The following experimental studies may shed some light on this:
- Which metaphors work better?
- Cognitive clinical internviews, exploring how students think with metaphors and where incorrect inferences are drawn.
There was also a brief explanation of PCK (teachers’ pedagogical content knowledge) but I don’t have enough knowledge to fully flesh this out. Ben, if you’re reading this, feel free to add a beautifully explanatory comment. 🙂
The next walk was “‘Explain in Plain English’ Questions Revisited: Data Structures Problems” presented by Sue Fitzgerald and Laurie. This session opened with a poll to find out what the participants wanted and we all wanted to find out how to get students to use plain English. An Explain in Plain English (EiPE) question asks you to describe what a chunk of code does, but not in a line by line discussion. A student’s ability to explain what a chink of code does correlates with a student’s ability to write and read code. The study wanted to investigate if this was just a novice phenomenon or if this advanced during the years and expertise. This study looked at 120 undergraduates in a CS2 course in data structures and algorithms using C++, with much more difficult questions than in earlier studies: linked lists, recursive calls and so on.
The students were given two questions in an exam with some preamble to describe the underlying class structure with a short example and a diagram. The students then had to look at a piece of code and determine what would happen in order to answer in the question as a plain English response. (There’s always a problem where you throw to an interactive response system where the question isn’t repeated, perhaps we need two screens.)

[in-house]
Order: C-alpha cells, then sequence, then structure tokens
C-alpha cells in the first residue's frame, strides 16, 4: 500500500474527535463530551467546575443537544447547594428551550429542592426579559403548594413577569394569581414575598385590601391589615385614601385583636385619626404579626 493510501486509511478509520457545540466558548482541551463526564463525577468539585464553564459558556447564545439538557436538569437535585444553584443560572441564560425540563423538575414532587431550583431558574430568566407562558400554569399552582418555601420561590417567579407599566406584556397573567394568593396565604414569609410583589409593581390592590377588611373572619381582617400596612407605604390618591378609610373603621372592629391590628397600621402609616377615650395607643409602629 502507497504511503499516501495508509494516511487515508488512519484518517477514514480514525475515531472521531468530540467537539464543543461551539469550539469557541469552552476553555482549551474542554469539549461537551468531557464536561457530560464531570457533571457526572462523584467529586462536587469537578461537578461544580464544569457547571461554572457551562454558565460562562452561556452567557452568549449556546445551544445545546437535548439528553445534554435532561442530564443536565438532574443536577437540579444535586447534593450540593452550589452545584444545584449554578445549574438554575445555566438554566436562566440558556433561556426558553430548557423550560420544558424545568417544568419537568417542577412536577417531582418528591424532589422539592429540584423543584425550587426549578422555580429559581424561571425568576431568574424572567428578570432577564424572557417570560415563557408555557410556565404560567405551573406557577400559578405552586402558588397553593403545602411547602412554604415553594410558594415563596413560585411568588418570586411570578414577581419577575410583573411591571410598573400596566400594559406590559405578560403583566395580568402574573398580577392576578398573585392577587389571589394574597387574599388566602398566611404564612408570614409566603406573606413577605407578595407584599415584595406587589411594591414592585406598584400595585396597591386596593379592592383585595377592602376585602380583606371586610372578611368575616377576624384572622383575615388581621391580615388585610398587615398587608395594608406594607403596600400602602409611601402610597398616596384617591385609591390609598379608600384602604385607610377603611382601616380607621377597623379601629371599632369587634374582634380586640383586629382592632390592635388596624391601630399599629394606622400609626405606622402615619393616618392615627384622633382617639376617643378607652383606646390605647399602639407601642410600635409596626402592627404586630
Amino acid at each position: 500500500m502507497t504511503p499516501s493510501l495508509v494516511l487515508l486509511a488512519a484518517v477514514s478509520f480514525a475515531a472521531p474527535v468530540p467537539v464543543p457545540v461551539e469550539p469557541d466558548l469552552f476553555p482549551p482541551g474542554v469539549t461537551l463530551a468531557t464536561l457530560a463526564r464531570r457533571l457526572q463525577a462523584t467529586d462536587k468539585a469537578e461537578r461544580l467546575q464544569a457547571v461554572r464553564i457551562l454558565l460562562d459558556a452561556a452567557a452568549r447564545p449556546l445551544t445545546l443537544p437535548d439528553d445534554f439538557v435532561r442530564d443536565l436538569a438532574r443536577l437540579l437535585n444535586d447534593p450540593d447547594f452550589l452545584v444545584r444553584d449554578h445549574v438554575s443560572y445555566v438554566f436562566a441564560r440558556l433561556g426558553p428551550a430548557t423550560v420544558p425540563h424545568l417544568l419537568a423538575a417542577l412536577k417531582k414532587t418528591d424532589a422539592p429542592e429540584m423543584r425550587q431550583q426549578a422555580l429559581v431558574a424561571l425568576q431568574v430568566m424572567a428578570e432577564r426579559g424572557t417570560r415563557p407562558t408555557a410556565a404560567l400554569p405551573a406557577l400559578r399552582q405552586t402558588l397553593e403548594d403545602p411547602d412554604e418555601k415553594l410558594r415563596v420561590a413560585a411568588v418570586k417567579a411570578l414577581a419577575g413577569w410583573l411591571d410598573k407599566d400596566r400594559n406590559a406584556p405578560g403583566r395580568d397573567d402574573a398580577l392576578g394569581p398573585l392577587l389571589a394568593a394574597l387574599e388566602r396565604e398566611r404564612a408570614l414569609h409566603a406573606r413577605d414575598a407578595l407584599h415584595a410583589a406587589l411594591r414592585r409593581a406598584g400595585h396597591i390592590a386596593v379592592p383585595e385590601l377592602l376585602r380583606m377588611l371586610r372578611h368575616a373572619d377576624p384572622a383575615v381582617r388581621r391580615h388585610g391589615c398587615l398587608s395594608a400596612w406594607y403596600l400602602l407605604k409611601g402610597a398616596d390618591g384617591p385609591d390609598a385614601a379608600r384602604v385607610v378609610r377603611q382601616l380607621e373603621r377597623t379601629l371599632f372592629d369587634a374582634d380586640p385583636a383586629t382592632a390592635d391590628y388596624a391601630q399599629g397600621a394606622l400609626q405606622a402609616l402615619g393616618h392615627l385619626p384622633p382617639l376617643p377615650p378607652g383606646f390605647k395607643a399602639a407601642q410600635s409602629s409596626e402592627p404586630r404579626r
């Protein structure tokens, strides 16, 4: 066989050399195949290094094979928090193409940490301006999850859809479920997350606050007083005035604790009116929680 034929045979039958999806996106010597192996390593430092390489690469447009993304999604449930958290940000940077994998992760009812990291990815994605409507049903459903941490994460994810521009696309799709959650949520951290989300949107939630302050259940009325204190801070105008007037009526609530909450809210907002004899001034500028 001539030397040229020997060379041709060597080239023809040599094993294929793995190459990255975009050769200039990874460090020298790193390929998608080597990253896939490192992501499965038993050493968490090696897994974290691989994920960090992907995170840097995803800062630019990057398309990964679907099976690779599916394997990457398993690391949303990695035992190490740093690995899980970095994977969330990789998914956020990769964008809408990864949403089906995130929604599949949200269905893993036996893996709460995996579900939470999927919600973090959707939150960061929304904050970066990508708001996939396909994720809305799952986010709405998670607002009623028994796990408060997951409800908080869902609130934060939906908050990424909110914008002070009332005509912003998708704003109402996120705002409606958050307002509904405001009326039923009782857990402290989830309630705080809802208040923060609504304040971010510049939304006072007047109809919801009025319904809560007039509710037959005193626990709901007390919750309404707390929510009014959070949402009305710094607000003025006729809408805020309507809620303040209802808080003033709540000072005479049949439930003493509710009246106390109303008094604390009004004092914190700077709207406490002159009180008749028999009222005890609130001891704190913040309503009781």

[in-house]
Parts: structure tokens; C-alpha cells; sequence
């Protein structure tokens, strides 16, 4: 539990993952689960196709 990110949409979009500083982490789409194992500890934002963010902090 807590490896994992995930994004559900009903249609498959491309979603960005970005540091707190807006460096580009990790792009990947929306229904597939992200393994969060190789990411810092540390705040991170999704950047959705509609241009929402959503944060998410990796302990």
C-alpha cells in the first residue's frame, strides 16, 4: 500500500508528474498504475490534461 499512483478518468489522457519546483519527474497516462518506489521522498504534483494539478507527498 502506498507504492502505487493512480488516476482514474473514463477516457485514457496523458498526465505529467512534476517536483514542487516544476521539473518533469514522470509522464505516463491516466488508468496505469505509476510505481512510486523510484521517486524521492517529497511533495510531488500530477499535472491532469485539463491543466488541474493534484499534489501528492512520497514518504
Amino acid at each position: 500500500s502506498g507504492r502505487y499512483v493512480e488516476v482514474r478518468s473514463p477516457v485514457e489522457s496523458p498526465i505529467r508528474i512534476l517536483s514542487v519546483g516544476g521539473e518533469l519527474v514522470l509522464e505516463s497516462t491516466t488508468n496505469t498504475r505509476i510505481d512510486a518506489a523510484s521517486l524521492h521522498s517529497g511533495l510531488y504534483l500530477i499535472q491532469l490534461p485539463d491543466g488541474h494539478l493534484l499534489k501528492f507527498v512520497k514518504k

The SOLO taxonomy was used to analyse the problems (more Neo-Piagetian goodness!). Four of the SOLO categories were used: relational (summarises the code), multistructural (line by line explanation of the code) , unistructural (only describes one portion rather than the whole idea), and pre structural (misses it completely, gibberish). I was interested to see the examples presented, with pointers and mutual function calling, because it quickly became apparent that the room I was in (which had a lot of CS people in it) were having to think relatively hard about the answer to the second example. One of the things about working memory is that it’s not very deep and none of us were quite ready to work in a session 🙂 but a lot of good discussion ensued. The students would have had ready access to the preamble code but I do wonder how much obfuscation is really required here. The speaker made a parenthetical comment that experts usually doodle but where was our pen and paper! (As someone else said, reinforcing the point that we didn’t come prepared to work, nobody told us we had to bring paper. 🙂 ) We then got to classify a student response that was quite “student-y”. (A question came up as to whether an answer can be relational if it’s wrong – the opinion appears to be that a concise, complete and incorrect answer could be considered relational. A point for later discussion.) The answer we saw was multistructural because it was a line-by-line answer – it wasn’t clear, concise and abstract. We then saw another response that was much more terse but far less accurate. THe group tossed up between unistructural and pre structural. (The group couldn’t see the original code or the question, so this uncertainty make sense. Again, a problem with trying to have an engaging on-line response system and a presentation on the same screen. The presenters did a great job of trying to make it work but it’s not ideal.)
What about correlations? For the first question asked, students who gave relational and multistructural answers generally passed, with a 58% grade. Those who answered at the uni or pre level generally failed with an average grade of 38%. In the second test question, the relational and multi group generally passed with a grade of 61.2%, the uni and pre group generally failed with an achieved grade of 42%.
So these correlations hold for no-novice programmers. A mix of explaining, writing and reading code is an effective way to develop good programming skills and EiPE questions give students good practice in the valuable skills of explaining code. Instructors can overestimate how well students understand presented code – asking them to explain it back is very useful for student self-assessment. The authors’ speculation is that explaining code to peers is probably part of the success of peer instruction and pair programming.